A month ago the City Council asked homeowners to brace themselves for a water-rate increase. It was, they said, the only way to offset higher costs the county plans to charge.
But not so fast. During a regularly scheduled meeting Thursday night, City Council members were expected to dismantle an ordinance calling for rates to increase by 22 cents per 1,000 gallons.
In Pinellas Park, more than 17,000 homeowners pay the city for water. The average customer who uses 55,000 gallons of water per month would pay an additional $12.10.
Residents were to begin feeling the pinch on their purse strings this Tuesday.
"We had no alternative but to begin preparations to pass on the higher costs to our users," Pinellas Park finance administrator Peggy McGarrity said. "The city had a clear indication from the county that they planned to raise water rates."
But the plan sprang a leak during a recent Pinellas County commissioners meeting. Commissioners said the plan was premature and asked for time to examine its impact.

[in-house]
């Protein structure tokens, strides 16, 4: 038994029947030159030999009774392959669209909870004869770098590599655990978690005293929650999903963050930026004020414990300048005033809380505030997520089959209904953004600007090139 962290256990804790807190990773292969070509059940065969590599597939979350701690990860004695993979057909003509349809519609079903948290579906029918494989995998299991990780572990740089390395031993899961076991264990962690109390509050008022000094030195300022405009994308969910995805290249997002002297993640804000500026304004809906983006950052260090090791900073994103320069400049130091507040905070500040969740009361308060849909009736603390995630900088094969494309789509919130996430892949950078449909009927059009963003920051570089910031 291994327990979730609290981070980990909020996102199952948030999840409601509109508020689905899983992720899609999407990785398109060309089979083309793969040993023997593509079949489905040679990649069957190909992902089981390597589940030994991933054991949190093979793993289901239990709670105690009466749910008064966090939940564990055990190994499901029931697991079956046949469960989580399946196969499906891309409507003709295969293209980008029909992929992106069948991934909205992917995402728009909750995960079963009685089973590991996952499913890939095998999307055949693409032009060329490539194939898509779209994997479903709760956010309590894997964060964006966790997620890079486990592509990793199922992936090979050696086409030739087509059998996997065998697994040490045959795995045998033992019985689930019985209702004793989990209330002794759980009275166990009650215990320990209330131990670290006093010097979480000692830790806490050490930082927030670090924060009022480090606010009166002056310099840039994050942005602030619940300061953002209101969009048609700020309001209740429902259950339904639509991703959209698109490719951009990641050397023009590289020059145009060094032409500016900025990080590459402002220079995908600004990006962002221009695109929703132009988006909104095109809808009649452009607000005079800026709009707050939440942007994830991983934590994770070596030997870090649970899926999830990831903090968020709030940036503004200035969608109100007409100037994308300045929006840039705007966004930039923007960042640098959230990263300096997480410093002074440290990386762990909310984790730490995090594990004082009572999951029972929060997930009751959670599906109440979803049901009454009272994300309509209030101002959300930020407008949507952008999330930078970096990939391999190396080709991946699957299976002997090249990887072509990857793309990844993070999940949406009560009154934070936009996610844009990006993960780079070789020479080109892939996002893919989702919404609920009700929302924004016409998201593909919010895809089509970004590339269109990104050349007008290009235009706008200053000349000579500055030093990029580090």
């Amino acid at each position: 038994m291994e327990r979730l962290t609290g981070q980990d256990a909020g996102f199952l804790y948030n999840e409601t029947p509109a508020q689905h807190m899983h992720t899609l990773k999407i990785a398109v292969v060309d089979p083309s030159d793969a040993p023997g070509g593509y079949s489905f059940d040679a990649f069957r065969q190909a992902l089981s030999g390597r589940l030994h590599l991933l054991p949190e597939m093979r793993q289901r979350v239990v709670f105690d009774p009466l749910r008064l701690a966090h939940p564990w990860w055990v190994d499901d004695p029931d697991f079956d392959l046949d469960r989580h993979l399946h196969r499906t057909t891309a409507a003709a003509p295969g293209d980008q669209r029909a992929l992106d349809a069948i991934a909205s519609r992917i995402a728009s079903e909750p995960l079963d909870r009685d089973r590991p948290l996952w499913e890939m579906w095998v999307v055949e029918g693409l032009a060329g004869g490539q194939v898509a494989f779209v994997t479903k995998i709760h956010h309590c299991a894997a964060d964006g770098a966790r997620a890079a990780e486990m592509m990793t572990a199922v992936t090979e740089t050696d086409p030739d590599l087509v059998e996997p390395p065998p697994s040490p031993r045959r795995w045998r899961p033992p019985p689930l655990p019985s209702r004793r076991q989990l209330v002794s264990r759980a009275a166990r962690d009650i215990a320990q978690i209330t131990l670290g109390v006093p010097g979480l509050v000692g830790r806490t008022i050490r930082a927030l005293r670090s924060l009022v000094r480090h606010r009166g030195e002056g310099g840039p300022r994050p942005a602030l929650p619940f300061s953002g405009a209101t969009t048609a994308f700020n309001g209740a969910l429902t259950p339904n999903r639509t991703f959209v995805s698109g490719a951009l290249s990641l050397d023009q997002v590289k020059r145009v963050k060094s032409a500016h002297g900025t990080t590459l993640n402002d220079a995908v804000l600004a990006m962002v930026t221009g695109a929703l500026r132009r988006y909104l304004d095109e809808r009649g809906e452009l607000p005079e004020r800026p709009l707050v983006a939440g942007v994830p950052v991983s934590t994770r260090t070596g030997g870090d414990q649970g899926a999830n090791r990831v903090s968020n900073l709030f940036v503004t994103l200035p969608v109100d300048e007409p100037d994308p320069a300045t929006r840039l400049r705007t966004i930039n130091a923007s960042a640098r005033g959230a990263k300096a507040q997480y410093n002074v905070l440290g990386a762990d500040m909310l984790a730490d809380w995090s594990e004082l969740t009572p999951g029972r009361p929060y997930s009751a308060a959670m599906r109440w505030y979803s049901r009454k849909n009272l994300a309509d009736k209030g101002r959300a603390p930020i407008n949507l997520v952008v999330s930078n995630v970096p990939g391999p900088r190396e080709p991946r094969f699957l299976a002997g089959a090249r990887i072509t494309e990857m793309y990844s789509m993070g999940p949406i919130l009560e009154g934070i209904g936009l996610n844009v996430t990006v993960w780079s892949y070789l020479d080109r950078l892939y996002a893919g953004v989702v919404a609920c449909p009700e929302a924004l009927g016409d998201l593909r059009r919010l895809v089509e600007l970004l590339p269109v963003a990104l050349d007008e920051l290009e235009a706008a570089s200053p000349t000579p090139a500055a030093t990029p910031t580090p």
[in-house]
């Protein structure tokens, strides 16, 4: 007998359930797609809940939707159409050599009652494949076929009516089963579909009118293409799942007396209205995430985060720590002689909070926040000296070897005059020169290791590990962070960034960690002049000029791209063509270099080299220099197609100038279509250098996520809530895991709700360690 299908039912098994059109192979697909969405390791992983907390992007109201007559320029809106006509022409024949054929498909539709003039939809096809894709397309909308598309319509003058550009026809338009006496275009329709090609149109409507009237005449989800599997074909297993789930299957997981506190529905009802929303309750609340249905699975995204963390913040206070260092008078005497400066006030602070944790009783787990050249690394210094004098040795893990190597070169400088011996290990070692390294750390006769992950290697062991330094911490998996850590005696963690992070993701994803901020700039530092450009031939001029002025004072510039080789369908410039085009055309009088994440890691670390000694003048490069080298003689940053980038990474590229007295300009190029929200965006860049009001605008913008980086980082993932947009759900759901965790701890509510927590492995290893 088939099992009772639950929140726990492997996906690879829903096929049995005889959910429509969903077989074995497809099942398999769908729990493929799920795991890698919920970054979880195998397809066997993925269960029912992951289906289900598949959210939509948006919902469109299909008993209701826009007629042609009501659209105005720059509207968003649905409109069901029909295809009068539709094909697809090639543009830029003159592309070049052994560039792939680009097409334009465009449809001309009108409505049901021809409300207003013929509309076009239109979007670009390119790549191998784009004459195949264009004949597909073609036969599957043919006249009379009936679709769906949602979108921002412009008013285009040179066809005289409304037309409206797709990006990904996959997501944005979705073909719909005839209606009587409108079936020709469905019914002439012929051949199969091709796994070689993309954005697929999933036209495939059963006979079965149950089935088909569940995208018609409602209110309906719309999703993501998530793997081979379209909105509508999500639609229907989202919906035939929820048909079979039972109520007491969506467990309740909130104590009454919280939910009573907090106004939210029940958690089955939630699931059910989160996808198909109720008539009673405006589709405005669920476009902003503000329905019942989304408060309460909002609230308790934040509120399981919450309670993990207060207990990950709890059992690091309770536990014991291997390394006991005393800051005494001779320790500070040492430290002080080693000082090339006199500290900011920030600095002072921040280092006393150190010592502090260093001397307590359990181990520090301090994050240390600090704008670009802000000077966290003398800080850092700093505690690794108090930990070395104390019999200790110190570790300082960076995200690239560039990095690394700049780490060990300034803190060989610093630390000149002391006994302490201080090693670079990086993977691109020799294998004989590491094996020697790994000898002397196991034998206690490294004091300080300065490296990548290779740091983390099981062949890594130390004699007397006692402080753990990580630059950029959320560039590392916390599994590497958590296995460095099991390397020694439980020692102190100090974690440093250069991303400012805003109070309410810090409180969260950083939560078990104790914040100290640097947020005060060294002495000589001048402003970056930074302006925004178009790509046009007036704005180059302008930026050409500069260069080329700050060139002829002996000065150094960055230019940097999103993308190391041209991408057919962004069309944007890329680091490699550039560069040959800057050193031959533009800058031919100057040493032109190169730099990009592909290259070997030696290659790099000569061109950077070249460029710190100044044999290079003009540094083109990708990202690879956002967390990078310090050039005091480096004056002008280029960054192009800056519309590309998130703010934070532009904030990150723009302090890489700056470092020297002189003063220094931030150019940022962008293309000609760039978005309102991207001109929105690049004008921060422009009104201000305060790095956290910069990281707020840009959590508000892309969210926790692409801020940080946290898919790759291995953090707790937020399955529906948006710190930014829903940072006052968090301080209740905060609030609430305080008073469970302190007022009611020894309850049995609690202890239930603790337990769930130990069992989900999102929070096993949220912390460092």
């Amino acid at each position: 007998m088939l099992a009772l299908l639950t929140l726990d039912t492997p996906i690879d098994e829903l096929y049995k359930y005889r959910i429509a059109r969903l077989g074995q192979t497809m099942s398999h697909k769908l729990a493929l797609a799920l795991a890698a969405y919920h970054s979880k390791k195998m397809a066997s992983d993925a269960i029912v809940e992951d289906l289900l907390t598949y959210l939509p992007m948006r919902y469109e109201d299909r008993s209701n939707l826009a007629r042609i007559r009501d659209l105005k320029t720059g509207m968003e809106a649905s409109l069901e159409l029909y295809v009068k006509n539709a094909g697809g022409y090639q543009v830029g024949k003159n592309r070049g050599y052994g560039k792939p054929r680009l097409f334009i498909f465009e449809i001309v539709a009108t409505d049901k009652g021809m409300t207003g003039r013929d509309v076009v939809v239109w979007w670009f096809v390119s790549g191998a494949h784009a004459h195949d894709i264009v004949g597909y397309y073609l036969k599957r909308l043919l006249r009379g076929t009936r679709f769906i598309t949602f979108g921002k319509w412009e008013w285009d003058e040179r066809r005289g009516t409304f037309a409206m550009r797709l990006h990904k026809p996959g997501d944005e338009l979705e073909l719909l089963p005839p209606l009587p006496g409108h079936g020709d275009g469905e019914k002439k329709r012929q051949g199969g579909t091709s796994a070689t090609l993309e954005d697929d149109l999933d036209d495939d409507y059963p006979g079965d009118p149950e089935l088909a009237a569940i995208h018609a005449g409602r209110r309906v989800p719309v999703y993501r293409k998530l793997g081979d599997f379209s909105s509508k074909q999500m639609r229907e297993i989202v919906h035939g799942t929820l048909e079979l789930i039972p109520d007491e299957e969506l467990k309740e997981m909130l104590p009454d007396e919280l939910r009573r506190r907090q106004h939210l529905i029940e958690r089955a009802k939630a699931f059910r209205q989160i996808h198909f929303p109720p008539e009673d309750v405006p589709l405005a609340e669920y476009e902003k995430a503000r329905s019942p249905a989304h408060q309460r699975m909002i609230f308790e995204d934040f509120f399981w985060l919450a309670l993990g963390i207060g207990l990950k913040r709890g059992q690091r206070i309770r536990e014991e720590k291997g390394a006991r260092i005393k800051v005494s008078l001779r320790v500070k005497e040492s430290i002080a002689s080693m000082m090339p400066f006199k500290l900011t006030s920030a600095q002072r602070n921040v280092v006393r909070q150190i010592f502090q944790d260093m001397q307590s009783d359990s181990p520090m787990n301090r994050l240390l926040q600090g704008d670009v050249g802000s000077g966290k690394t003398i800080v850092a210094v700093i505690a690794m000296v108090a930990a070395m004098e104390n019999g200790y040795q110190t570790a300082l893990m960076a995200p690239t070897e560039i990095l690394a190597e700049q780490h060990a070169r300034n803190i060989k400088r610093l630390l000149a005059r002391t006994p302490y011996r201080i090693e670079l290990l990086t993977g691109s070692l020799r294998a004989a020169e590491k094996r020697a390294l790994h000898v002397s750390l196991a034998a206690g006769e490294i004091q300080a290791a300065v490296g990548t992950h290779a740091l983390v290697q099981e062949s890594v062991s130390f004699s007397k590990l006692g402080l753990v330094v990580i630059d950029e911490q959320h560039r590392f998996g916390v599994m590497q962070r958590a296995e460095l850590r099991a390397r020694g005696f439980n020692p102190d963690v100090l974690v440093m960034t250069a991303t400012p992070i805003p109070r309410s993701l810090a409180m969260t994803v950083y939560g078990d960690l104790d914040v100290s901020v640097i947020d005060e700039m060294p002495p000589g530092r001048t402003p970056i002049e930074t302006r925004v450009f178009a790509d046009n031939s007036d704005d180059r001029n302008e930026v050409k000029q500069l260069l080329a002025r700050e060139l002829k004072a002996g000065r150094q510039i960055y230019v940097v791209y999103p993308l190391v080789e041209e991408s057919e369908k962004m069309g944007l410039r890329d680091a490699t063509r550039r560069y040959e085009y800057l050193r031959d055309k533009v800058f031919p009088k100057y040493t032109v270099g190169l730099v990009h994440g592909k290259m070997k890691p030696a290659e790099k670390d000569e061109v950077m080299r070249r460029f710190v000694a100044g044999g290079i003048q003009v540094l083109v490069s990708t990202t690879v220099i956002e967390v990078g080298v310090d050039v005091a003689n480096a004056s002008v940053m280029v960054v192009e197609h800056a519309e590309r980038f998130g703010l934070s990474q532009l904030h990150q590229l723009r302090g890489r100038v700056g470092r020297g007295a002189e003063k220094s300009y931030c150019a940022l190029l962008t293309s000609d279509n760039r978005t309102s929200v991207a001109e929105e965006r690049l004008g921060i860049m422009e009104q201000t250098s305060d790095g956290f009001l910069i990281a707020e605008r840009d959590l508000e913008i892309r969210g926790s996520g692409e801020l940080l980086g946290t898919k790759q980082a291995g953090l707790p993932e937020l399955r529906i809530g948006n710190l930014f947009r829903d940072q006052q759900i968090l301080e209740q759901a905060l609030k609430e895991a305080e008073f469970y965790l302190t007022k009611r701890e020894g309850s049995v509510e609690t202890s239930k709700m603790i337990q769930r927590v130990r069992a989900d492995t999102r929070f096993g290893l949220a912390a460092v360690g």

That agency sets water rates and acts as a wholesaler to city governments in Pinellas Park, Clearwater, Oldsmar, Safety Harbor and Tarpon Springs. Three cities _ St. Petersburg, Bellair and Dunedin _ manage their own water systems.
"This issue hasn't been done away with," said city manager Ron Forbes. "I suspect the county is going to come along at some point, either later this year or next year, and raise the rates."
The pending water rate increase would mark the city's third fee increase for the new fiscal year. As part of a new budget package, the cost of citywide garbage collection went up 2.9 percent, or 34 cents a month. Sewer fees also rose 39 cents per 1,000 gallons, from $2.97 to $3.36.
Officials plan to use the extra income to help hire eight police officers and six firefighters.
Despite City Hall's pleas this fiscal year for more money, Mayor Cecil Bradbury says Pinellas Park remains an affordable place to live.
"When you're trying to give people quality resources, things go up. But it still costs less to live here than in any other city in Pinellas County," he said. "Every increase has been minimal and needed. I don't think you'll ever see a frivolous increase in our city."